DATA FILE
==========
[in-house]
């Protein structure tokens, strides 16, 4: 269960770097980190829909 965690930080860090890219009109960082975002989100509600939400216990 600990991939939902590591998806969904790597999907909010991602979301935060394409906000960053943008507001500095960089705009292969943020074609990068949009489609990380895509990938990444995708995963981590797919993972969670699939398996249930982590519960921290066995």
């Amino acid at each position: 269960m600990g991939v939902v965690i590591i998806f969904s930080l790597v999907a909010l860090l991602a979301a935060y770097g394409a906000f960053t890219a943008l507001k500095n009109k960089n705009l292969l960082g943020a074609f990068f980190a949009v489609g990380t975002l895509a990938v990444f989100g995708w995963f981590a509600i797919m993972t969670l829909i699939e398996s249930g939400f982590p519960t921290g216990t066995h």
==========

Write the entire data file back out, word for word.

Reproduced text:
[in-house]
């Protein structure tokens, strides 16, 4: 269960770097980190829909 965690930080860090890219009109960082975002989100509600939400216990 600990991939939902590591998806969904790597999907909010991602979301935060394409906000960053943008507001500095960089705009292969943020074609990068949009489609990380895509990938990444995708995963981590797919993972969670699939398996249930982590519960921290066995």
């Amino acid at each position: 269960m600990g991939v939902v965690i590591i998806f969904s930080l790597v999907a909010l860090l991602a979301a935060y770097g394409a906000f960053t890219a943008l507001k500095n009109k960089n705009l292969l960082g943020a074609f990068f980190a949009v489609g990380t975002l895509a990938v990444f989100g995708w995963f981590a509600i797919m993972t969670l829909i699939e398996s249930g939400f982590p519960t921290g216990t066995h």